Tomorrow I go to teach in Iowa, one of four states I’ve never spent the night in (Mississippi, Arkansas, Delaware the others). Though it would be easy to dismiss a state that allowed that horrible man to ruin our country, I’m keeping an open mind as I know there are good people everywhere. Before going, I decided to look up famous people from Iowa and came up with an interesting list: authors Bill Bryson and Jane Smiley, jazz musicians Bix Beiderbecke and Glenn Miller, actors John Wayne and Jerry Mathers (from Leave It to Beaver) and assorted others.
But the most interesting were two twins names Esther Pauline Friedman and Pauline Esther Friedman. Born on July 4th, 1918 in Sioux City, Iowa, they dressed alike and did everything together. Their father ran a movie house that featured vaudeville performers and the sisters played violin and sang Andrews Sisters songs in Yiddish. They both went to the same college and both dropped out in their junior year to get married in a double wedding wearing identical dresses, hairstyles and veils.
As young adults, Esther (nicknamed Eppie) got a job at a newspaper running a syndicated advice column in Chicago. Soon after, Pauline (Popo) landed a job with the San Francisco Chronicle also as an advice columnist. Now the sisters were rivals and thus began a feud in which neither talked to the other for the next ten years. In 1958, Life Magazine did a story on them and called the situation “the most feverish female feud since Elizabeth sent Mary Queen of Scots to the chopping block.”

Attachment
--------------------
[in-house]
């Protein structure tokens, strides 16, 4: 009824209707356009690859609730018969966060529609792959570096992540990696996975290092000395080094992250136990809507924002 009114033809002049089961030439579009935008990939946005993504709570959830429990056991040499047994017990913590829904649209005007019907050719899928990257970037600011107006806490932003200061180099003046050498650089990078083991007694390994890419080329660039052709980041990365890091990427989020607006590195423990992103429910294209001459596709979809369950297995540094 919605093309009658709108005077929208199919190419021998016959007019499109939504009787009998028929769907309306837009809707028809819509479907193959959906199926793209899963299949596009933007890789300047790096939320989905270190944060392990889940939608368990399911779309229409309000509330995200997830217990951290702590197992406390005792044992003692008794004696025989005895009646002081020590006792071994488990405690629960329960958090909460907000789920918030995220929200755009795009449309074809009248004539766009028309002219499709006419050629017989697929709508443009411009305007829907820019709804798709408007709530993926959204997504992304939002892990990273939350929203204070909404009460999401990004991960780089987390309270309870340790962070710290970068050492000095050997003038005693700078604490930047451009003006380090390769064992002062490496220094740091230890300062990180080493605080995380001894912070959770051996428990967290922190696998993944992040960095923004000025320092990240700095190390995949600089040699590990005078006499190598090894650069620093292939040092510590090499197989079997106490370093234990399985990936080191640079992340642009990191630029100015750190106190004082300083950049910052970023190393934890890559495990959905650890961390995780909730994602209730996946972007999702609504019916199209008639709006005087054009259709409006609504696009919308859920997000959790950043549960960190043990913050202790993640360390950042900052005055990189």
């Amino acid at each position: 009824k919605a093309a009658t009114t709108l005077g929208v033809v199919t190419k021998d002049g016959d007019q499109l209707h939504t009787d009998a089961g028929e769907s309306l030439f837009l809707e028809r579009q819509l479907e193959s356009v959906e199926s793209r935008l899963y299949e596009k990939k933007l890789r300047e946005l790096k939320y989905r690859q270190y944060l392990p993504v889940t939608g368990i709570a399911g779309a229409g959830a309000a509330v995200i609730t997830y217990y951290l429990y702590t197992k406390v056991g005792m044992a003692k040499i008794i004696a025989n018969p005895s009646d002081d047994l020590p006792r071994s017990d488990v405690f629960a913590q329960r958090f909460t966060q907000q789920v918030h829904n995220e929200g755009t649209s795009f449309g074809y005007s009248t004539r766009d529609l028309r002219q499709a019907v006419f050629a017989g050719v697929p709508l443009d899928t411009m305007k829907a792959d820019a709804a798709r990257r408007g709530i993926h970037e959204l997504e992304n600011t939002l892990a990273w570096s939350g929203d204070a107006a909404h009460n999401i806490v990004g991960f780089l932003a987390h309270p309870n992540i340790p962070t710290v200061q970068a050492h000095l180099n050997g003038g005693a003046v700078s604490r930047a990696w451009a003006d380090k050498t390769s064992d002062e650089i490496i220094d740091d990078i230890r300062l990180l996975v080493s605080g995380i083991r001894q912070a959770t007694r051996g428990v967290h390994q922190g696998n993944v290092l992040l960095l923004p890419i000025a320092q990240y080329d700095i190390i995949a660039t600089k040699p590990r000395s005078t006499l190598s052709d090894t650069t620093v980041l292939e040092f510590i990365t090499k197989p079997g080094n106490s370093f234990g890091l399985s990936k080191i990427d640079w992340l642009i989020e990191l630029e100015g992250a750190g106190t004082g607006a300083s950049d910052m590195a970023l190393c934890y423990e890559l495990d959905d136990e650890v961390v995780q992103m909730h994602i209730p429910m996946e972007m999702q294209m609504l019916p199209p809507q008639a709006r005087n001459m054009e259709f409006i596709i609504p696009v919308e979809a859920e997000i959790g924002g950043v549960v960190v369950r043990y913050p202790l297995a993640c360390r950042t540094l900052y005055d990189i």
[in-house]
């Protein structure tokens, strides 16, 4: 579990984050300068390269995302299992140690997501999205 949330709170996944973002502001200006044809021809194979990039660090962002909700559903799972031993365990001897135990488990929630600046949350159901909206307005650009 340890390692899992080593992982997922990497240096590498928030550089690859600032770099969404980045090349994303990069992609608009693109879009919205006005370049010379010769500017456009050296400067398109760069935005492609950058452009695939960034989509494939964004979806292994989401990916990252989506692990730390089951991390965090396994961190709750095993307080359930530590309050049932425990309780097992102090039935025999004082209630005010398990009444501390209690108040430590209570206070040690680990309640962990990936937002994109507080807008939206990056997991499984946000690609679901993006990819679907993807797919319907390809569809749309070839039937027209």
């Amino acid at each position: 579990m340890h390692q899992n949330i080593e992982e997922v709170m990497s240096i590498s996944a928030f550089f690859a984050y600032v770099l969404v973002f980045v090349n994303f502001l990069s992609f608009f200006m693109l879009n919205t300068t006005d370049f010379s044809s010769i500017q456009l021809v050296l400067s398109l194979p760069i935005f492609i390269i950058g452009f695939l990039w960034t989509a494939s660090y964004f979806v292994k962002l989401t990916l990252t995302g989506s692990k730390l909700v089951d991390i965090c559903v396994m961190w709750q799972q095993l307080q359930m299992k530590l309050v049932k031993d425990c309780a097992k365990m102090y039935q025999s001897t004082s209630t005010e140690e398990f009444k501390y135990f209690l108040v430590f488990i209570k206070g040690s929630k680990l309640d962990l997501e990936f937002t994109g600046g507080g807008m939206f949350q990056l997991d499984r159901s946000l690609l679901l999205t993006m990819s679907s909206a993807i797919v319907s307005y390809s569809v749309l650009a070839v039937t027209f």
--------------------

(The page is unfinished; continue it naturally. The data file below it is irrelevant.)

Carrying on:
The world knew Eppie as Ann Landers and Popo as Abigail Van Buren (of Dear Abby fame).
Isn’t that interesting? All you wannabe screenwriters, here’s a story to put into a play or movie!
Now I’m just wondering whether in all those years, anybody wrote in: “My sister and I used to be close, but now we are feuding and won’t talk to each other anymore. What should we do?”
How would they have answered that?